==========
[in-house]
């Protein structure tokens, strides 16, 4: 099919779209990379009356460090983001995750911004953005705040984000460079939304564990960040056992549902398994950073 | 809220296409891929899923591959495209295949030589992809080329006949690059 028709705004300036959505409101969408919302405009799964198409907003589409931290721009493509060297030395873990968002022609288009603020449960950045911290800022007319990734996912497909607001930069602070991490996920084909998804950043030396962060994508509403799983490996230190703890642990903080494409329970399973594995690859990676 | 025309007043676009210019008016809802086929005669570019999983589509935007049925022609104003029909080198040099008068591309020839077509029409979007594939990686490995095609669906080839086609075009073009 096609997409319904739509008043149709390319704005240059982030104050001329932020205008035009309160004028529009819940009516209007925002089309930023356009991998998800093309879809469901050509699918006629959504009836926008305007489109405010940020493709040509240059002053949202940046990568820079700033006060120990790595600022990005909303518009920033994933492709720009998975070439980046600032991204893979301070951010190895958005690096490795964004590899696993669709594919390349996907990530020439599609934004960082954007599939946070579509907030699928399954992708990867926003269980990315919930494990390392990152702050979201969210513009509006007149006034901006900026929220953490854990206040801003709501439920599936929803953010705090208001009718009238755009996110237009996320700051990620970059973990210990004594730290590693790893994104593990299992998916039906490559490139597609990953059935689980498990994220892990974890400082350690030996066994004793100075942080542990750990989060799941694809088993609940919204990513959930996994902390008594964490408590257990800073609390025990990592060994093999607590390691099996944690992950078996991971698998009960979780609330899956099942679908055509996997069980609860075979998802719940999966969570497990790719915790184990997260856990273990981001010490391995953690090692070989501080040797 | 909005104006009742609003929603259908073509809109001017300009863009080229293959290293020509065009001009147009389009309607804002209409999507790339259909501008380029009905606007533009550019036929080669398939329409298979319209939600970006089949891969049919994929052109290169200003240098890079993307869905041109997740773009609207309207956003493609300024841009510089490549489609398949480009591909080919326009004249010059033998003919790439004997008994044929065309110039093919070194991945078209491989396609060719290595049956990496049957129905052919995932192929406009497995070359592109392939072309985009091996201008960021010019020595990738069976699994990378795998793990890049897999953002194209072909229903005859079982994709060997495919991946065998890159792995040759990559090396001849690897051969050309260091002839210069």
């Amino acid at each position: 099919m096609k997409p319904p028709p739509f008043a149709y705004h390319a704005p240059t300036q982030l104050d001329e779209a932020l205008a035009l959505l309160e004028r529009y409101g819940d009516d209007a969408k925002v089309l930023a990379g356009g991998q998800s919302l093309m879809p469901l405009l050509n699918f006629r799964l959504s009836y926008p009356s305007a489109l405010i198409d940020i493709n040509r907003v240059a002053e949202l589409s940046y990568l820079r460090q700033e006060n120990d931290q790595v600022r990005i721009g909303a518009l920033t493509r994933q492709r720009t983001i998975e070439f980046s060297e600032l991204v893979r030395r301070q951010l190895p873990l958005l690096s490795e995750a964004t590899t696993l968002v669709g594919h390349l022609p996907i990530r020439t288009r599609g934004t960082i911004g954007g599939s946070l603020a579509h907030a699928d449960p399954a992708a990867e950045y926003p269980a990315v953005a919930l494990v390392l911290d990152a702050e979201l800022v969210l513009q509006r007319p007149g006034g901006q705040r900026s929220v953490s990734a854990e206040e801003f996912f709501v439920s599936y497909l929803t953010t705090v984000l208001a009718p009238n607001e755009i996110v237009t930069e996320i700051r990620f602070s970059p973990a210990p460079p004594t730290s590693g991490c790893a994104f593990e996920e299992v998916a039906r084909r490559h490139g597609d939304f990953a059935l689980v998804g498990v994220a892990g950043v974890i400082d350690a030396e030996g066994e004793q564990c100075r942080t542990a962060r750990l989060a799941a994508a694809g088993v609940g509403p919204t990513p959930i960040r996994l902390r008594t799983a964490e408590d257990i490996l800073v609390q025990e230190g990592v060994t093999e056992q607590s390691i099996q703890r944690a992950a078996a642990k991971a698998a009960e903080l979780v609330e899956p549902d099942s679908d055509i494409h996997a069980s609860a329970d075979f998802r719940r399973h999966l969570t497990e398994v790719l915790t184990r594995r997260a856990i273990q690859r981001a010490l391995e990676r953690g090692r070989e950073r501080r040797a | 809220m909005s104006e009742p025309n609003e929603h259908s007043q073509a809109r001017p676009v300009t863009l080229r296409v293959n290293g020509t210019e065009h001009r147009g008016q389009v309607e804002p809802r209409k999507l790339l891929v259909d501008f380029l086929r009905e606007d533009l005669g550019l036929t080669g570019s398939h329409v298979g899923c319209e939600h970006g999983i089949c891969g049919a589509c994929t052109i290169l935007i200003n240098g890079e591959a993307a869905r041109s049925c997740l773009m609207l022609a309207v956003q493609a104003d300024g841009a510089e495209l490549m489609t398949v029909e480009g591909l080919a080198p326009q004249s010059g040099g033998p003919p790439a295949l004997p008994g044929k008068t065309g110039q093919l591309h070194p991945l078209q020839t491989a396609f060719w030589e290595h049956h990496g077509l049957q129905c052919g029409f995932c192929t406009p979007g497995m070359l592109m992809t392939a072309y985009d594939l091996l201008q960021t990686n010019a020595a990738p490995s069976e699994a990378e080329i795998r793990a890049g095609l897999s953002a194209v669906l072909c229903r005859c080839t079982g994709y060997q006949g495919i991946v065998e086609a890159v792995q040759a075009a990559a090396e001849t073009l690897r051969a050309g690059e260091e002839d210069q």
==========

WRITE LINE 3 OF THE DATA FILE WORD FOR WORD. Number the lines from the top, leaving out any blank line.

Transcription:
């Amino acid at each position: 099919m096609k997409p319904p028709p739509f008043a149709y705004h390319a704005p240059t300036q982030l104050d001329e779209a932020l205008a035009l959505l309160e004028r529009y409101g819940d009516d209007a969408k925002v089309l930023a990379g356009g991998q998800s919302l093309m879809p469901l405009l050509n699918f006629r799964l959504s009836y926008p009356s305007a489109l405010i198409d940020i493709n040509r907003v240059a002053e949202l589409s940046y990568l820079r460090q700033e006060n120990d931290q790595v600022r990005i721009g909303a518009l920033t493509r994933q492709r720009t983001i998975e070439f980046s060297e600032l991204v893979r030395r301070q951010l190895p873990l958005l690096s490795e995750a964004t590899t696993l968002v669709g594919h390349l022609p996907i990530r020439t288009r599609g934004t960082i911004g954007g599939s946070l603020a579509h907030a699928d449960p399954a992708a990867e950045y926003p269980a990315v953005a919930l494990v390392l911290d990152a702050e979201l800022v969210l513009q509006r007319p007149g006034g901006q705040r900026s929220v953490s990734a854990e206040e801003f996912f709501v439920s599936y497909l929803t953010t705090v984000l208001a009718p009238n607001e755009i996110v237009t930069e996320i700051r990620f602070s970059p973990a210990p460079p004594t730290s590693g991490c790893a994104f593990e996920e299992v998916a039906r084909r490559h490139g597609d939304f990953a059935l689980v998804g498990v994220a892990g950043v974890i400082d350690a030396e030996g066994e004793q564990c100075r942080t542990a962060r750990l989060a799941a994508a694809g088993v609940g509403p919204t990513p959930i960040r996994l902390r008594t799983a964490e408590d257990i490996l800073v609390q025990e230190g990592v060994t093999e056992q607590s390691i099996q703890r944690a992950a078996a642990k991971a698998a009960e903080l979780v609330e899956p549902d099942s679908d055509i494409h996997a069980s609860a329970d075979f998802r719940r399973h999966l969570t497990e398994v790719l915790t184990r594995r997260a856990i273990q690859r981001a010490l391995e990676r953690g090692r070989e950073r501080r040797a | 809220m909005s104006e009742p025309n609003e929603h259908s007043q073509a809109r001017p676009v300009t863009l080229r296409v293959n290293g020509t210019e065009h001009r147009g008016q389009v309607e804002p809802r209409k999507l790339l891929v259909d501008f380029l086929r009905e606007d533009l005669g550019l036929t080669g570019s398939h329409v298979g899923c319209e939600h970006g999983i089949c891969g049919a589509c994929t052109i290169l935007i200003n240098g890079e591959a993307a869905r041109s049925c997740l773009m609207l022609a309207v956003q493609a104003d300024g841009a510089e495209l490549m489609t398949v029909e480009g591909l080919a080198p326009q004249s010059g040099g033998p003919p790439a295949l004997p008994g044929k008068t065309g110039q093919l591309h070194p991945l078209q020839t491989a396609f060719w030589e290595h049956h990496g077509l049957q129905c052919g029409f995932c192929t406009p979007g497995m070359l592109m992809t392939a072309y985009d594939l091996l201008q960021t990686n010019a020595a990738p490995s069976e699994a990378e080329i795998r793990a890049g095609l897999s953002a194209v669906l072909c229903r005859c080839t079982g994709y060997q006949g495919i991946v065998e086609a890159v792995q040759a075009a990559a090396e001849t073009l690897r051969a050309g690059e260091e002839d210069q």